Crunch Fitness takes a different approach to franchising than many of its competitors. Franchisees within the system are encouraged to invest capital to purchase and operate multiple units. The company currently has 250 sites open, but has sold 1,500 franchises to under 100 franchisees. Among the hundreds of franchisees in the system, only three of them are single unit owners. The remainder own, on average, 10 terri­tories, and will follow a plan to build one location as soon as the previous club gets established.

Crunch Fitness provides new franchisees with 240 hours of initial training that is delivered in class, in store, and online. The company pro­vides, ongoing support by reviewing clubs sales, revenues and profits and losses monthly and it has a full, in-house marketing department.

91% growth in Educational Products and Services
franchise listings over a five year period

Educational Products and Services
Education-focused franchises cover a lot of ground across Canada by providing kids of all ages with a diverse range of learning centres and programs covering every subject, from mathematics and English to science and the arts. Catering to children as young as preschool-aged all the way up to students preparing for university, these franchises offer a place for young Canadians to access that vital extra learning that can help set them up for future success.

“In our experience, the growth (of educational products and services) is driven by the passionate parents who are looking for opportunities to enhance their children’s education,” says Jeff Hughes, CEO of Level UP Learning Centres. “When enterprising parents aren’t able to find these activities, they look to companies like Level UP to help them fulfill their entrepreneurial passion and bring Level UP to their community.”

If you have a passion for spreading knowledge, then franchise opportunities within the Educational Products and Services category might be the right fit.

Level UP Learning Centers
In our fast-paced, digital world, skills in STEM (Science, Technology, Engi­neering, and Mathematics) are rap­idly increasing in demand. Accord­ing to Statistics Canada, the STEM sector of the job market is doing the most hiring, however, reports sug­gest that Canada is failing to produce enough graduates to fill such roles.

With public education sys­tems failing to meet expectations, demand for the supplemental edu­cation industry is growing. Parents across Canada are turning to supple­mental education programs to equip their kids with the STEM skills they need for the future. That’s where franchises such as Level UP Learn­ing Centers come in.

Level UP is a system of pro­grams for students in grades K to 12, designed to engage students in sup­plemental science, technology, engi­neering, and math (STEM) educa­tion. Level UP seeks to fill a void left by Canada’s education system when it comes to computer science. Cur­rently, there is no officially adopted national standards for computer sci­ence in Canada. As such, a cohesive progression of computer science knowledge and skills does not yet exist. Level UP aims to bridge this knowledge and skills gap with a com­prehensive program that prepares students for post-secondary educa­tion and a career in STEM fields.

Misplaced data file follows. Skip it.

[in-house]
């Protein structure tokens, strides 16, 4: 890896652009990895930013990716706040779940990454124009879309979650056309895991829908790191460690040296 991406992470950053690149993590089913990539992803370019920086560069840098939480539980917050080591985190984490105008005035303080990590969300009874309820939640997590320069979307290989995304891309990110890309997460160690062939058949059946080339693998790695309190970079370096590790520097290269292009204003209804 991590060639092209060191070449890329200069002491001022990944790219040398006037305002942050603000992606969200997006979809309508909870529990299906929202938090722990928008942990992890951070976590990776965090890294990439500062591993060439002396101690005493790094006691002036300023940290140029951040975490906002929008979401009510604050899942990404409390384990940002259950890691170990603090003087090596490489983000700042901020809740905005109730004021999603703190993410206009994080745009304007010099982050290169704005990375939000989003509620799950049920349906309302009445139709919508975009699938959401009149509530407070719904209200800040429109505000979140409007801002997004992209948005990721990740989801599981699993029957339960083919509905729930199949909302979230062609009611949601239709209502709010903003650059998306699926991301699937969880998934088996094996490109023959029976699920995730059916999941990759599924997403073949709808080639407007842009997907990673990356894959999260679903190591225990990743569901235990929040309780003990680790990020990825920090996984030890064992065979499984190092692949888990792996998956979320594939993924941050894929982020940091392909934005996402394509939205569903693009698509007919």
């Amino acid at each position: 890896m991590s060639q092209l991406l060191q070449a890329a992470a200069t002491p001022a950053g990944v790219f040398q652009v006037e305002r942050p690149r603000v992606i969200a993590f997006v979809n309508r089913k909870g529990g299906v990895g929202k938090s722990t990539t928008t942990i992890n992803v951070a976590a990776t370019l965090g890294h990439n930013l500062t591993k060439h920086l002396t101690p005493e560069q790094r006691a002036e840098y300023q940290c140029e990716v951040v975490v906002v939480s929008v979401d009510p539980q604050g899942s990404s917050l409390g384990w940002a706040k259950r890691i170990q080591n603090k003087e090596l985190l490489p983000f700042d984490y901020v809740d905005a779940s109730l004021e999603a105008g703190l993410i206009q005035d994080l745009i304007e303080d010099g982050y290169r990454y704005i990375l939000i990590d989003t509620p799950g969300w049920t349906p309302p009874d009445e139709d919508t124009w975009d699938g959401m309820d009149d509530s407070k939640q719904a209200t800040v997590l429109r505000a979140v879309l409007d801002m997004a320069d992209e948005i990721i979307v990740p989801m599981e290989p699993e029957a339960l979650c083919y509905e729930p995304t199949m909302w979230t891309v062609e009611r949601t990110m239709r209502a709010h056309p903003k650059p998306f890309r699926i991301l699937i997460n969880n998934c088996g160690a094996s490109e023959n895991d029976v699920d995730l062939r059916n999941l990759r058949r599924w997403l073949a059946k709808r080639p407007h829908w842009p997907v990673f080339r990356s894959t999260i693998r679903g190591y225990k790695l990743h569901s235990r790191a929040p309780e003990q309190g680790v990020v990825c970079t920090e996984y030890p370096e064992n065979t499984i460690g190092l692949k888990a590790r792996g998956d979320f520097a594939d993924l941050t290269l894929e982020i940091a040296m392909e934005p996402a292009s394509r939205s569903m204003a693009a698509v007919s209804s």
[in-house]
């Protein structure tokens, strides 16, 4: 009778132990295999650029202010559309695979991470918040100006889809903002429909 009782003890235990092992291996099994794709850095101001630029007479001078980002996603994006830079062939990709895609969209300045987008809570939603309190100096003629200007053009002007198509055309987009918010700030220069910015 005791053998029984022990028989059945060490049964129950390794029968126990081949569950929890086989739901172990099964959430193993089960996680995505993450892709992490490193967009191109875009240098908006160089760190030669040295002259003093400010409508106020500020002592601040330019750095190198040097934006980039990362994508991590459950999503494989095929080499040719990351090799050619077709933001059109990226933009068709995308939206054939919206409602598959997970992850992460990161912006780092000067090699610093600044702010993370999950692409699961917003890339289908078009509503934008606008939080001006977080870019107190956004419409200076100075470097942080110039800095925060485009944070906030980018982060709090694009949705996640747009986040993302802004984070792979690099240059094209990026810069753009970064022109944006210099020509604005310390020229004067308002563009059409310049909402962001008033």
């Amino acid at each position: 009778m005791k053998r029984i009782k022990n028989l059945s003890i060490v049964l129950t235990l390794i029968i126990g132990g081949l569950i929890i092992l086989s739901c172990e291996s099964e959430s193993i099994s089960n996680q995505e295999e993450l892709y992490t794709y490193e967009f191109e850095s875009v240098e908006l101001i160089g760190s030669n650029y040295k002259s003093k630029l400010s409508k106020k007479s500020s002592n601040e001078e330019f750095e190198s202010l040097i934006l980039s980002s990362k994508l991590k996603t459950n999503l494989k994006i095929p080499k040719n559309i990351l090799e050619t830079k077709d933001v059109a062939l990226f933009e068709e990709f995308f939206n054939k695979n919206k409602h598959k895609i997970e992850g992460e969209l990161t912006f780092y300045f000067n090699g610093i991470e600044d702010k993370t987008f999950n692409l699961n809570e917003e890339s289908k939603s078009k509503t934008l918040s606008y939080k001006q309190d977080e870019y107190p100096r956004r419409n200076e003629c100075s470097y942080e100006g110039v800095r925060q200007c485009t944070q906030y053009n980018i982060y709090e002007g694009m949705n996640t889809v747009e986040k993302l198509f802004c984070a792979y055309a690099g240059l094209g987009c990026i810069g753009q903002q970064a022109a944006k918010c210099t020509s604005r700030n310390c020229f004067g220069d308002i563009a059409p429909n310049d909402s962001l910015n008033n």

Level UP employs a business model that leverages state-of-the-art technology to maximize the effi­ciency of management, communica­tion, and operations. The franchise system offers a variety of revenue models including monthly member­ships, summer camps, in-school and after-school programs, corporate events, birthday parties, and more. As an owner, franchisees receive ongoing support from the corporate management team.

34% growth in Quick Service Restaurant franchise
listings over a five year period

Ethnic Foods and Quick Service Restaurants
Canada’s growing diversity has led to a thriving food scene in Toronto, Vancouver, Montreal, and other urban centres. The increasingly diverse tastes of Canadians have spread from the big cities, into all parts of the country. While “Ethnic Foods” are not an official Directory listing category, the CFA has noticed an increase in membership of QSR (Quick Service Restaurant) franchise systems that are serving up flavours from Asia, the Middle East, India, and beyond.

Greg Ewasiuk, CEO of Holy Falafel, notes how the Ethnic Foods category is currently experiencing and forecasting significant, well above-average, growth throughout North America. He says that while many QSR franchises offer convenience, those serving foods beyond the normal hamburger and pizza offerings are catering to a consumer that is looking for not only fast service, but also for something new to satisfy their palates.

“People are tired of eating the same old, unhealthy boring food when they need a quick bite on their limited lunch or dinner time with everyone’s ever increasing hectic busy daily schedules. The entire mar­ketplace is desperately craving something new,” he says. “‘Ethnic Fast Casual’ is an entirely new category that brings exotic, healthy, and refreshing new global flavours from the predominantly small urban family-run amateur ‘mom and pop’ shops into the professional mainstream with efficient, clean, fast, safe, North American operations and consistency.”

For prospective franchisees looking to invest in a brand that provides consumers with healthy, flavourful foods coupled with convenience, ethnic food QSRs are a good option. Maillet notes how franchises in the QSR sector are making proactive efforts to focus on the needs of a new type of consumer: one seeking healthy options, and fast, without having to leave their homes, or even talk on the phone.